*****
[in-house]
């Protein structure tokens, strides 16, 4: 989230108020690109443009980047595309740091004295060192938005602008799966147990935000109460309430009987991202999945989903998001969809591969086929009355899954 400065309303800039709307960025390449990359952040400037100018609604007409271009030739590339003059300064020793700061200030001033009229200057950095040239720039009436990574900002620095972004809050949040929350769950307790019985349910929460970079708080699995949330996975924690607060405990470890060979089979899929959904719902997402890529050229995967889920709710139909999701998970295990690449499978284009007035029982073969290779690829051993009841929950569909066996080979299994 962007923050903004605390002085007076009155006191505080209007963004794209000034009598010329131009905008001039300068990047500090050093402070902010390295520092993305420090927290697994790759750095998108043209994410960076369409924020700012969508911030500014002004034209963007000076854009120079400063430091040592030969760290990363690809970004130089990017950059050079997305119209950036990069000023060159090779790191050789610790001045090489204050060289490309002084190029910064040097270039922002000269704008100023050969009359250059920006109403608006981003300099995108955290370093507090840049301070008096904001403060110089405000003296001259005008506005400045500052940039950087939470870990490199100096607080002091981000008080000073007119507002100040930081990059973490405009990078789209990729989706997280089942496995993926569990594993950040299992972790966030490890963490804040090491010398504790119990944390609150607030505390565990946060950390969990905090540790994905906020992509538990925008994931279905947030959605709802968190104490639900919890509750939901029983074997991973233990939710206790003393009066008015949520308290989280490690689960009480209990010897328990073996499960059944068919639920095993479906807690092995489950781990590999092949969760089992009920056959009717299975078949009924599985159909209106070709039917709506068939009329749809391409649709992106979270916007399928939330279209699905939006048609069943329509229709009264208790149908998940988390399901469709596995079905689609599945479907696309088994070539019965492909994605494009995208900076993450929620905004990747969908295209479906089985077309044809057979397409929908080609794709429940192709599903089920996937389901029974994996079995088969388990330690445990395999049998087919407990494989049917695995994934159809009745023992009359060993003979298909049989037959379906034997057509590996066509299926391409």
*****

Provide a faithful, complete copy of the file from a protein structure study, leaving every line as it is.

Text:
[in-house]
């Protein structure tokens, strides 16, 4: 989230108020690109443009980047595309740091004295060192938005602008799966147990935000109460309430009987991202999945989903998001969809591969086929009355899954 400065309303800039709307960025390449990359952040400037100018609604007409271009030739590339003059300064020793700061200030001033009229200057950095040239720039009436990574900002620095972004809050949040929350769950307790019985349910929460970079708080699995949330996975924690607060405990470890060979089979899929959904719902997402890529050229995967889920709710139909999701998970295990690449499978284009007035029982073969290779690829051993009841929950569909066996080979299994 962007923050903004605390002085007076009155006191505080209007963004794209000034009598010329131009905008001039300068990047500090050093402070902010390295520092993305420090927290697994790759750095998108043209994410960076369409924020700012969508911030500014002004034209963007000076854009120079400063430091040592030969760290990363690809970004130089990017950059050079997305119209950036990069000023060159090779790191050789610790001045090489204050060289490309002084190029910064040097270039922002000269704008100023050969009359250059920006109403608006981003300099995108955290370093507090840049301070008096904001403060110089405000003296001259005008506005400045500052940039950087939470870990490199100096607080002091981000008080000073007119507002100040930081990059973490405009990078789209990729989706997280089942496995993926569990594993950040299992972790966030490890963490804040090491010398504790119990944390609150607030505390565990946060950390969990905090540790994905906020992509538990925008994931279905947030959605709802968190104490639900919890509750939901029983074997991973233990939710206790003393009066008015949520308290989280490690689960009480209990010897328990073996499960059944068919639920095993479906807690092995489950781990590999092949969760089992009920056959009717299975078949009924599985159909209106070709039917709506068939009329749809391409649709992106979270916007399928939330279209699905939006048609069943329509229709009264208790149908998940988390399901469709596995079905689609599945479907696309088994070539019965492909994605494009995208900076993450929620905004990747969908295209479906089985077309044809057979397409929908080609794709429940192709599903089920996937389901029974994996079995088969388990330690445990395999049998087919407990494989049917695995994934159809009745023992009359060993003979298909049989037959379906034997057509590996066509299926391409």